As a lawyer, I’m going to say it depends. There is an expression in finance – don’t do anything you wouldn’t want to see in the Wall Street Journal. There is the same expression we say in the intelligence community when we train new officers – don’t do anything that you wouldn’t stand by in the Washington Post. America has some history of challenges, of things that were done in the dark that when exposed were embarrassing. I think what you want to do is to ensure that those align with the values. I think that I and the Ukrainian people, all, believe in individual human rights. We believe nobody should get murdered by their government. We believe people should have the right to believe what they want to believe. We may not have an exactly aligned thing about privacy. That varies from country to country. Some countries have extremely tight privacy laws. Other countries support law enforcement in ways where there are more robust searches available. But I think on the whole, that what distinguishes us is the values of individual human rights, the right to life for human beings, and then sovereign states to be secure in their borders. Then I’m going to add that we all believe in the rule of law and a fair playing field. 

One of the long-term concerns is that if corruption or bribery is not combated, it’ll never go away. If there’s no active combating of that, that will ultimately hurt the national security of a country because an army buys inferior goods if a general is bribed. An intelligence service could get software that didn’t work because somebody took a bribe. That is completely antithetical to me as a human being who wants to see Ukraine win this fight and wants to see the prosperity that can come from peace. I think we want to do things that move us absolutely in that direction of transparency and level playing field so that we win the fight with the best technologies, the best equipment, the best training, all of these things that must be brought into the military supply chain. 

One of the interesting questions I got – what can we do? I think that’s the answer – to speak up, to embrace free world values, your individual human right to speak, to leverage free press. And then the other one was, well, about the fact that last week or the last month there were these cases and it makes Ukraine look bad in the international media. Well, here’s my answer, and I really do stand by this – there is no country where it doesn’t exist, and it makes sense that if there’s a transition toward more transparency, more fair play for business and economy, there may be some cases. If you’re fighting transnational crime, hypothetically, when the Italians were fighting transnational crime in Italy, there were suddenly more prosecutions of gangsters. The gangsters were there before the prosecutions, but the prosecutions were actually an indicator of moving toward a clean bill of health. I think that’s actually how I would look at it. Why do we get a fever when we’re sick? Well, our body is fighting the infection. So I think cases that come to the public light that demonstrate that this is being combated speak about the transition toward a much more Western-looking economy.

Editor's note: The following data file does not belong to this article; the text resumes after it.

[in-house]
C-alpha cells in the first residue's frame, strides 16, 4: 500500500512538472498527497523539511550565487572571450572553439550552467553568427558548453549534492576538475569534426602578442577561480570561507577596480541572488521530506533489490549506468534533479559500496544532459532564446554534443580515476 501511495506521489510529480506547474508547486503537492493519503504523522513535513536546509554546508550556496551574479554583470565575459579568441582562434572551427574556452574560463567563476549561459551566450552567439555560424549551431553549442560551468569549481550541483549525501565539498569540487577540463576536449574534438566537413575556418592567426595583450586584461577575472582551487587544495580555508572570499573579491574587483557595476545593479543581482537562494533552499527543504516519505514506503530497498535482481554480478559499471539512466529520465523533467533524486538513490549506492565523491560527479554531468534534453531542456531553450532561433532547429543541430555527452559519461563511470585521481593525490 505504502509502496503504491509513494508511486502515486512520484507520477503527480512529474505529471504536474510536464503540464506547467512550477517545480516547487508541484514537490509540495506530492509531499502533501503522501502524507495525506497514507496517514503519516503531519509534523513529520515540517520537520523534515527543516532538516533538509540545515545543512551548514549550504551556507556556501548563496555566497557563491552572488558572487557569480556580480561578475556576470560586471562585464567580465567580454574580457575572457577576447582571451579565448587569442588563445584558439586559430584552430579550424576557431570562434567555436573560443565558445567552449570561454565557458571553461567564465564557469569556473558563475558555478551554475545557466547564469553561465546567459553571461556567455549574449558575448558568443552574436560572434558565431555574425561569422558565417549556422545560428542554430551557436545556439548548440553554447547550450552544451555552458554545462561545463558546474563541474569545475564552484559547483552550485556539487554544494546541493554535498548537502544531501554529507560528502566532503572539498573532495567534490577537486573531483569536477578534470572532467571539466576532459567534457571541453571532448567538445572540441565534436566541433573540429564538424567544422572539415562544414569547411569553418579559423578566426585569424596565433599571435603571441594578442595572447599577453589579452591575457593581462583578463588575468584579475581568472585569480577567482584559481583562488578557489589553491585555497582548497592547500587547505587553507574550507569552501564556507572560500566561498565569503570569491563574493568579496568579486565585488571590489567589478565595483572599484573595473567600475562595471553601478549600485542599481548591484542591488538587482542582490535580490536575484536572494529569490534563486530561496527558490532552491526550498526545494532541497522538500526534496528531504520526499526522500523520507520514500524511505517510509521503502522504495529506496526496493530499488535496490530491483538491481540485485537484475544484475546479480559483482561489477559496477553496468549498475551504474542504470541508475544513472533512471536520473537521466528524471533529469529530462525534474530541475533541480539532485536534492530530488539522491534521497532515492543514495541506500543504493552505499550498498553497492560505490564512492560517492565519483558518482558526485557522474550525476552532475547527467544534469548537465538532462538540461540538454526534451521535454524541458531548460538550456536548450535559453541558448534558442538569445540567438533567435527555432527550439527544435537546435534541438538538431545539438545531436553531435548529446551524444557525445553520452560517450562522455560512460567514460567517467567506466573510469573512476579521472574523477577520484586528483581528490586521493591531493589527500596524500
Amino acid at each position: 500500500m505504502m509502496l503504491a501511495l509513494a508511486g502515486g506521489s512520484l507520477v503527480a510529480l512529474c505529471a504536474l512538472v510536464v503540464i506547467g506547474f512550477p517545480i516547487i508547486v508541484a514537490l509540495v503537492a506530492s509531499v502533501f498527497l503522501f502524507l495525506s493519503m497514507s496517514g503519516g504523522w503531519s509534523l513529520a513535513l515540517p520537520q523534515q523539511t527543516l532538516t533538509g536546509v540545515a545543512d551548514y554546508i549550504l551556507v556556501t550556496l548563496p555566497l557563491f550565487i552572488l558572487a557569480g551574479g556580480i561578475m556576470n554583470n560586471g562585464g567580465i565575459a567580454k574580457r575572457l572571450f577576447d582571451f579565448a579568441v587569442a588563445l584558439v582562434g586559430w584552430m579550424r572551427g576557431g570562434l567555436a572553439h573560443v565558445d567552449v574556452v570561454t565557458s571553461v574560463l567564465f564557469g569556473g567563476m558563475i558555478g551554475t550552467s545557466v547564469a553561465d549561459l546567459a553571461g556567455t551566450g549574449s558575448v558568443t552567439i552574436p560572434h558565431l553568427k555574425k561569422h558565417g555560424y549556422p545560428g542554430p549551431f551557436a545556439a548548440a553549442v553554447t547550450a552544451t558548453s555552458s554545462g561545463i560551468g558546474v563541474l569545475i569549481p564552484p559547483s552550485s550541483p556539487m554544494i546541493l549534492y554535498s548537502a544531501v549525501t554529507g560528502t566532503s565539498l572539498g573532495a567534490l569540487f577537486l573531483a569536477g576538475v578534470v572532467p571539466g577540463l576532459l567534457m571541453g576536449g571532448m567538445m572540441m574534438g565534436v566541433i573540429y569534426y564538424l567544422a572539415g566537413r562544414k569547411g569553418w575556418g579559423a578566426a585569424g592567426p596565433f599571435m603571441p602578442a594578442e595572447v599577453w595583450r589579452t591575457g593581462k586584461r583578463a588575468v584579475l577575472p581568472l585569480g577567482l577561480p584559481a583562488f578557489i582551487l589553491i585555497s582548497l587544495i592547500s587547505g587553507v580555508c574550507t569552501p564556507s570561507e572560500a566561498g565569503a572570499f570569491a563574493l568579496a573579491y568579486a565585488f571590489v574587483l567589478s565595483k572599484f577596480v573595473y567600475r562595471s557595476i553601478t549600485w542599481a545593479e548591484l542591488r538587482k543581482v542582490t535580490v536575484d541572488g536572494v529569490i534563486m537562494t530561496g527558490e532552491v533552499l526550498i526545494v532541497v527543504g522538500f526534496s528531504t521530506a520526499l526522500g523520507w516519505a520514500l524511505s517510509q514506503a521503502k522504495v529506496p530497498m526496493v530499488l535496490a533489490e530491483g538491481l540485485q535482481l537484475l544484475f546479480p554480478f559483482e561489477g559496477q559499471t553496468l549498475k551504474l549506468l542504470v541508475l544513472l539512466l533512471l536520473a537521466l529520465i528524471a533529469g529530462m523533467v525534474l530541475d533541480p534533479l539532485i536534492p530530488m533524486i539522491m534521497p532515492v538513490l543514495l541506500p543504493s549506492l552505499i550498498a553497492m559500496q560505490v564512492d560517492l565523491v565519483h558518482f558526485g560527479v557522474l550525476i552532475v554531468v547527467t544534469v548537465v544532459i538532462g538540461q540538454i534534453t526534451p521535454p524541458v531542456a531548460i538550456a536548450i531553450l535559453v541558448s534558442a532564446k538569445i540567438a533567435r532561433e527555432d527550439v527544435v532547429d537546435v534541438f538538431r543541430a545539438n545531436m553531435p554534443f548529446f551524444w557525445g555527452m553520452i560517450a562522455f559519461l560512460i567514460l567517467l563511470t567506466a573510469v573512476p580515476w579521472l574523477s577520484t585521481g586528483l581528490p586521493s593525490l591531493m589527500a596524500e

Great. Thank you. And the last question is about Ukraine and your perception. It’s your first time in Ukraine. You came to Lviv. What is your impression of these first few days?

I am really happy to see people living their lives. I didn’t really know what to expect, but I saw a bustling city. I experienced an air raid yesterday and I moved to a shelter and people were calm. Parents were helping their children move to the shelter briefly. One of my big surprises was kind of how when it was determined it was a MiG launch, everybody decided, oh, well, it’s just a MiG. They usually go elsewhere. I didn’t think in my lifetime that I would see a war in Europe as I was growing up and even in my time in the Marine Corps. But here it is. And the Ukrainian people day to day and the people of Lviv really are showing me that they live their lives as best they can and continue to resist. And that, I mean, that’s an example for the entire free world. 

The interview was conducted by Taras Yatsenko

Photos by Ivan Stanislavskyi/ Tvoe Misto